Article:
Here are some more notes from the NL…

  • The Cardinals made a bid for Jung-ho Kang but lost out to the Pirates, writes Rick Hummel of the St. Louis Post-Dispatch. GM John Mozeliak spoke with Hummel about the team’s desire to continue to develop a better understanding of Asian baseball and the talent in Nippon Professional Baseball and the Korea Baseball Organization.
  • Bryce Dixon, agent for Johnny Cueto, has already stated that his client will not listen to extension offers after the season begins, but he spoke at a bit more length with MLB.com’s Mark Sheldon about Cueto’s desire to remain with the Reds. Cueto “loves” Cincinnati, though Dixon did add the troubling caveat “if the numbers are right.” Dixon says he had preliminary contract talks with the Reds at the Winter Meetings and have exchanged a few text messages since, but there have been no further verbal discussions.
  • Jimmy Rollins had an exclusive interview with Jim Salisbury of CSNPhilly.com following his trade to the Dodgers, and CSN’s Enrico Campitelli breaks down one of the more interesting takeaways from the conversation. Rollins spoke about Phillies minority owner John Middleton, who is rumored to be pushing for majority ownership and reportedly has 48 percent ownership of the club right now. Rollins praised Middleton’s vision and desire to put a winning product on the field, adding that he thinks it’d be good for the Phillies if Middleton were given the reins. Rollins feels that Middleton would “be doing a lot of different things with the team.”
  • The Dodgers are still looking for bullpen help, president of baseball ops Andrew Friedman tells Mark Saxon of ESPNLosAngeles.com. Friedman says the bullpen will almost always be an area of potential improvement at any point of any offseason. “It has to be my nature never to feel comfortable with a bullpen in the offseason,” Friedman tells Saxon.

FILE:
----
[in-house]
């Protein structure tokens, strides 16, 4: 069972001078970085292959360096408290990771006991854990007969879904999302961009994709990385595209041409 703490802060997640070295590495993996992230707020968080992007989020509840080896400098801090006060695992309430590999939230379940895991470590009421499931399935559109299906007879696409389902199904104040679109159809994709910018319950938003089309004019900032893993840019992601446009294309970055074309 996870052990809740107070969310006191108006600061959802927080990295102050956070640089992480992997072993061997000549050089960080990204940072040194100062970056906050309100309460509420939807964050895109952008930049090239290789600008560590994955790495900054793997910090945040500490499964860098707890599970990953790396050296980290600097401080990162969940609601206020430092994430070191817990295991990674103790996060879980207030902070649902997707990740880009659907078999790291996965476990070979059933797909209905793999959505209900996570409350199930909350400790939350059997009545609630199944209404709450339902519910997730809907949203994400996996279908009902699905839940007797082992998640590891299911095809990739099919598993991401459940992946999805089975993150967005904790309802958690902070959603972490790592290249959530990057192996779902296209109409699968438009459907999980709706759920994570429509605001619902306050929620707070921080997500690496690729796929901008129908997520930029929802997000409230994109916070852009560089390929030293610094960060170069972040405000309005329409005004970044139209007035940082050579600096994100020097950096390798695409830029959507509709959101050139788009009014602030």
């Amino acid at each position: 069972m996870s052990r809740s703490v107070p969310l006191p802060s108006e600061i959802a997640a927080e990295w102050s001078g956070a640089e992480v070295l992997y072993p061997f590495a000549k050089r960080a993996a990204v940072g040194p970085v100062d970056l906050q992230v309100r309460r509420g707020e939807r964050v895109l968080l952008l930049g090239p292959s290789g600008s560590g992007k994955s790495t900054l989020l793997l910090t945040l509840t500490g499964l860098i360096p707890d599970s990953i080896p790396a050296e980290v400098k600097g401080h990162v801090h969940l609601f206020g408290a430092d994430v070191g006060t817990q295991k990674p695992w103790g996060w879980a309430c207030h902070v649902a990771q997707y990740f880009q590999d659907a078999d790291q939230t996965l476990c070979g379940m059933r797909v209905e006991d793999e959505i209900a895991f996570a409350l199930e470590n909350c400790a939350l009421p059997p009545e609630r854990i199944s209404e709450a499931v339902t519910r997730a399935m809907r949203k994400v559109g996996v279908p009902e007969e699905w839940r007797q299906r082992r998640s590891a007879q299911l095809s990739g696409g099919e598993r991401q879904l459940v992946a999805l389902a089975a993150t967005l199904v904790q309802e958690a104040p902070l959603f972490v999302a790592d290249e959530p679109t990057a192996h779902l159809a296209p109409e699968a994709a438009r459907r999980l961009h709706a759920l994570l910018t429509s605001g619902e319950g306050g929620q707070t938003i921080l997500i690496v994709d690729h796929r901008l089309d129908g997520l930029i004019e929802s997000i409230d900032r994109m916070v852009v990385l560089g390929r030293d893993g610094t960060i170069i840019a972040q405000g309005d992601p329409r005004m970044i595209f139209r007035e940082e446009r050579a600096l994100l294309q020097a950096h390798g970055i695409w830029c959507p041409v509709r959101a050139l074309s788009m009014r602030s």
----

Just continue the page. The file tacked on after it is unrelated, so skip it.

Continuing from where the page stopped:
Cardinals Sign Jordan Walden To Two-Year Deal

7:35pm: Walden receives a $350K signing bonus before earning $2.5MM in 2015 and $3.5MM in 2016, Jon Heyman of CBS Sports tweets. The $5.25MM club option comes with a $250K buyout.

12:07pm: The Cardinals have announced a two-year deal with righty Jordan Walden to avoid arbitration, via Twitter. The deal includes a club option for 2017, giving St. Louis control over Walden for one season of expected free agent eligibility.

The deal is for $6.6MM over two years, per SB Nation’s Chris Cotillo (via Twitter). The club option will cost $5.25MM to exercise.

Walden came to the Cardinals along with Jason Heyward by way of trade earlier in the offseason, and this signing confirms that he was hardly a throw-in. Atlanta had picked him up in a swap for Tommy Hanson before the 2013 campaign.

With Atlanta last year, Walden pitched to a 2.88 ERA with 11.2 K/9 against 4.9 BB/9. Those strong results are now fairly typical for the 27-year-old power reliever, who has established himself as a dependable back-of-the-pen arm. Walden owns a 3.10 career earned run average in 211 2/3 frames over five seasons, and has not yet finished a season with lower-than double-digit strikeouts per nine.

Though his fastball velocity is down a few ticks from his first few seasons, Walden still averages nearly 96mph on his heater. And pitch values suggest that he has deployed it with even greater success, while also dialing up the effectiveness of his low-to-mid-80’s slider.



Quick Hits: Johnson, Twins, Rasmus, Correia

The Braves have reportedly been trying to package Chris Johnson or B.J. Upton along with one of their more desirable trade targets, and the Royals at least had some interest in Johnson, MLB.com’s Mark Bowman reports.  Kansas City’s greater interest was in Justin Upton, though the Royals were considering using Johnson as a platoon partner with Mike Moustakas at third base.  Now that K.C. has signed Alex Rios, however, they can probably be counted out of the running for the younger Upton brother.